Zone VI cold light problemgreenspun.com : LUSENET : Large format photography : One Thread
I recently bought a used zone VI cold light for my Omega D-2. It is an older light (aluminum finish) and when I put it in the enlarger, I can clearly see the pattern of the light tube projected onto the easel. The light has a diffuser attached but maybe it needs another? Any ideas? I'm sure that if I tried to print with it the pattern of the light tube would be discernible in the print. Has anyone experienced similar problems and developed a solution?
Thanks in advance, Mark
-- Mark DeMulder (firstname.lastname@example.org), December 19, 1999
My Zone VI works fine on my Omega D-2. Is there anything between the light head and the top of the negative carrier? I mounted mine by taking the condenser out and dropping the cold-light head right in. It fits fine and the bottom of the head [actually the diffuser]sits right down on the negative carrier when lowered. Thus no pattern. Sounds like its just your setup.
-- Alec (email@example.com), December 19, 1999.
I suspect you can see the light pattern through the diffuser when it isn't mounted on the enlarger. You might want to check with Aristo or someone to get a replacement diffuser. Is it possible that the florescent fixture is too close to the diffuser? The lights can be changed, so it's reasonable to wonder if it got repositioned. Kind of a strange problem.
-- Neil Poulsen (Neil.Poulsen@MERIX.COM), December 20, 1999.
Mark: I agree with Alec that it appears the light tubes inside the housing may have slipped down. Can you get into the light to check it? I have the same setup as yours and there is no pattern at all in mine. If you are checking it with the lens, it might be that the lens is bringing the tubes into focus, which should not happen in normal use. As Alec said, make sure there is nothing between the head and the bottom of the light. It oughta sit right on top of the negative carrier. It shouldn't be a major problem to rectify. Be careful not to scratch the diffuser if you try and take the light apart. A scratch can come into focus at small lens openings. Hope this helps. Doug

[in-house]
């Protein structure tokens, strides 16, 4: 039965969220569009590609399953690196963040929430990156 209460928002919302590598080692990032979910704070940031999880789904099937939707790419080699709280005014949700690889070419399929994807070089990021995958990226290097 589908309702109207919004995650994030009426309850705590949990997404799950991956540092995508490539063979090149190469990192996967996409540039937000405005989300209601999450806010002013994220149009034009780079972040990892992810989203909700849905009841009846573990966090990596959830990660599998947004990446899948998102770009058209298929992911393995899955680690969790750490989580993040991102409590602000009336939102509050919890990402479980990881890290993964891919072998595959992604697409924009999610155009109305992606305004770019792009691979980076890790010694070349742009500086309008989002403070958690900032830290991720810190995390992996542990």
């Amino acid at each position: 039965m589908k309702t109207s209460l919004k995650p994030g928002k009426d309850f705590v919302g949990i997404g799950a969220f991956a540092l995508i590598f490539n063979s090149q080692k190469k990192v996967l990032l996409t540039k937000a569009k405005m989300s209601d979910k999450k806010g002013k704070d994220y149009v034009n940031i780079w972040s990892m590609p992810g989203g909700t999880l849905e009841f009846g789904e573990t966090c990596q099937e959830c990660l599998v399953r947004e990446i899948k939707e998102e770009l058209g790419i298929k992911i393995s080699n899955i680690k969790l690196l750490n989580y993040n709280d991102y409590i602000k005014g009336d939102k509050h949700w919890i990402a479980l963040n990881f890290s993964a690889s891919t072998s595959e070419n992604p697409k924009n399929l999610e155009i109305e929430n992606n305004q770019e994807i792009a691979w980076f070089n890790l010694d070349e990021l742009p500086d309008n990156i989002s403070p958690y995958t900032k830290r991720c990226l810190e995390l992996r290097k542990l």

-- Doug Paramore (firstname.lastname@example.org), December 20, 1999.
Thank you all for your help!! It turns out that rather than the light tubes slipping down, the diffuser had been pushed part way up into the housing, bringing it too close to the light tubes. I should have noticed this before. I pulled it back to where it belongs and it works just fine now. I have a new question for you. I have some light leaks around the area where the head meets the negative carrier. Does anyone have a suggestion as to what sort of material might be good to seal those leaks with (I am thinking of something that could be afixed to the bottom of the head, which would meet the negative carrier in a better seal)?
-- Mark DeMulder (email@example.com), December 20, 1999.
Mark: Doug here again...Light leaks around the negative carrier on the D2 are common. A couple of things can be done which will help. First, look to where the arms on the light head join the head. There are a couple of large nuts between the arm and the head. Loosen the allen screws slightly and turn the nuts to set the angle the head meets the negative carrier. do this with the head lowered. If that don't seal it enough, try going to the neighborhood homecenter and buy a roll of the black foam tape for sealing doors and put that around the head where it contacts the carrier. Get the kind with the peel off sticky back. Cut it carfully to length and apply, letting it hang over just slightly to make a seal. Works great. Doug
-- Doug Paramore (Dougmary@alaweb.com), December 20, 1999.
Mark: Yea, been there - had that problem too. I got some black velvet material, cut it in strips, attached some velcro on it, then mounted it on the head. Now, I wind that strip around the gap, which I have otherwise been unable to close entirely, and attach it to the head. No leak! Plus, it can be removed for adjustment, etc.
I also did this to my timers. Boy did that darken things up [noticed it by viewing things with, then w/o the covers].
-- Alec (firstname.lastname@example.org), December 23, 1999.
Mark: I bought a large, wide rubberband and put it around the bottom of the D2 light housing. Half the band lies outside the housing, the other half covers the base of the housing. No leaks, and infinitely adjustable. Cheers, Ed
-- Ed Stander (email@example.com), December 29, 1999.